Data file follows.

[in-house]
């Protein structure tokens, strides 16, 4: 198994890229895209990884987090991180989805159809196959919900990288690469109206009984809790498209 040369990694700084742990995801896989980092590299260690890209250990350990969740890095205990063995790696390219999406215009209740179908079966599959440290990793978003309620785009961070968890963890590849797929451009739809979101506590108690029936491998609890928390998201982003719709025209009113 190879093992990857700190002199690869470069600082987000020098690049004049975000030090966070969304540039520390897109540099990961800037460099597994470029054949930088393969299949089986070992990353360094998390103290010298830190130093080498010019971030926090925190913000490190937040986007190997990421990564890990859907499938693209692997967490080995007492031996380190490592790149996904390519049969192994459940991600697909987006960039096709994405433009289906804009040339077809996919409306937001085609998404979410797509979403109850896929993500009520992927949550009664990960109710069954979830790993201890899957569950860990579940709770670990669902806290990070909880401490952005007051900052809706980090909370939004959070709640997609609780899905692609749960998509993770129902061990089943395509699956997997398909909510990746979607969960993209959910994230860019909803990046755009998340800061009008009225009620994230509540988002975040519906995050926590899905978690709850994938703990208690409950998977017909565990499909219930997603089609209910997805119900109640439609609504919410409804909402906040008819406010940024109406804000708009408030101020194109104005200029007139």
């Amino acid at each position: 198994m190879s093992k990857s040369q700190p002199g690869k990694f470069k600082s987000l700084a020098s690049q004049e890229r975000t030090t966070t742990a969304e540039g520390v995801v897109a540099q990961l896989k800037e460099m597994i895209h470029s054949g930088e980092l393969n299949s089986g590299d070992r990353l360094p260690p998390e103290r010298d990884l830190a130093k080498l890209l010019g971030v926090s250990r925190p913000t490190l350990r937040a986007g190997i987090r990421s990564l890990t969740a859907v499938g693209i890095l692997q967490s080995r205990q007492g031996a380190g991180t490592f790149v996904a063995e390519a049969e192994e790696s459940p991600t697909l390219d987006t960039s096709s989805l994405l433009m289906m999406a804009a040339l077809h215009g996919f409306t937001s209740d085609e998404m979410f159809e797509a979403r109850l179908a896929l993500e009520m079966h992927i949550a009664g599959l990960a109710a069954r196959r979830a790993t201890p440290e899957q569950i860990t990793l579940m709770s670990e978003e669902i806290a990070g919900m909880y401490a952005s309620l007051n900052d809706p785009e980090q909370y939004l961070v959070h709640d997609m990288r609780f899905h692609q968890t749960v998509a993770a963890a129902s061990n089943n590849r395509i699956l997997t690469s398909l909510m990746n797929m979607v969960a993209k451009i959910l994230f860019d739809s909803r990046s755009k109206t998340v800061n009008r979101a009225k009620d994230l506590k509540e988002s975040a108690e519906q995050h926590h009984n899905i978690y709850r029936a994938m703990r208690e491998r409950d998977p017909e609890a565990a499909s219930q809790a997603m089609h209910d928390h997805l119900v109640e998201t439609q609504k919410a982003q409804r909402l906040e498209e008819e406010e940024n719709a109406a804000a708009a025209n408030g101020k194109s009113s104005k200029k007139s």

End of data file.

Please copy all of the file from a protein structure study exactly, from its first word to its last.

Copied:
[in-house]
């Protein structure tokens, strides 16, 4: 198994890229895209990884987090991180989805159809196959919900990288690469109206009984809790498209 040369990694700084742990995801896989980092590299260690890209250990350990969740890095205990063995790696390219999406215009209740179908079966599959440290990793978003309620785009961070968890963890590849797929451009739809979101506590108690029936491998609890928390998201982003719709025209009113 190879093992990857700190002199690869470069600082987000020098690049004049975000030090966070969304540039520390897109540099990961800037460099597994470029054949930088393969299949089986070992990353360094998390103290010298830190130093080498010019971030926090925190913000490190937040986007190997990421990564890990859907499938693209692997967490080995007492031996380190490592790149996904390519049969192994459940991600697909987006960039096709994405433009289906804009040339077809996919409306937001085609998404979410797509979403109850896929993500009520992927949550009664990960109710069954979830790993201890899957569950860990579940709770670990669902806290990070909880401490952005007051900052809706980090909370939004959070709640997609609780899905692609749960998509993770129902061990089943395509699956997997398909909510990746979607969960993209959910994230860019909803990046755009998340800061009008009225009620994230509540988002975040519906995050926590899905978690709850994938703990208690409950998977017909565990499909219930997603089609209910997805119900109640439609609504919410409804909402906040008819406010940024109406804000708009408030101020194109104005200029007139």
């Amino acid at each position: 198994m190879s093992k990857s040369q700190p002199g690869k990694f470069k600082s987000l700084a020098s690049q004049e890229r975000t030090t966070t742990a969304e540039g520390v995801v897109a540099q990961l896989k800037e460099m597994i895209h470029s054949g930088e980092l393969n299949s089986g590299d070992r990353l360094p260690p998390e103290r010298d990884l830190a130093k080498l890209l010019g971030v926090s250990r925190p913000t490190l350990r937040a986007g190997i987090r990421s990564l890990t969740a859907v499938g693209i890095l692997q967490s080995r205990q007492g031996a380190g991180t490592f790149v996904a063995e390519a049969e192994e790696s459940p991600t697909l390219d987006t960039s096709s989805l994405l433009m289906m999406a804009a040339l077809h215009g996919f409306t937001s209740d085609e998404m979410f159809e797509a979403r109850l179908a896929l993500e009520m079966h992927i949550a009664g599959l990960a109710a069954r196959r979830a790993t201890p440290e899957q569950i860990t990793l579940m709770s670990e978003e669902i806290a990070g919900m909880y401490a952005s309620l007051n900052d809706p785009e980090q909370y939004l961070v959070h709640d997609m990288r609780f899905h692609q968890t749960v998509a993770a963890a129902s061990n089943n590849r395509i699956l997997t690469s398909l909510m990746n797929m979607v969960a993209k451009i959910l994230f860019d739809s909803r990046s755009k109206t998340v800061n009008r979101a009225k009620d994230l506590k509540e988002s975040a108690e519906q995050h926590h009984n899905i978690y709850r029936a994938m703990r208690e491998r409950d998977p017909e609890a565990a499909s219930q809790a997603m089609h209910d928390h997805l119900v109640e998201t439609q609504k919410a982003q409804r909402l906040e498209e008819e406010e940024n719709a109406a804000a708009a025209n408030g101020k194109s009113s104005k200029k007139s």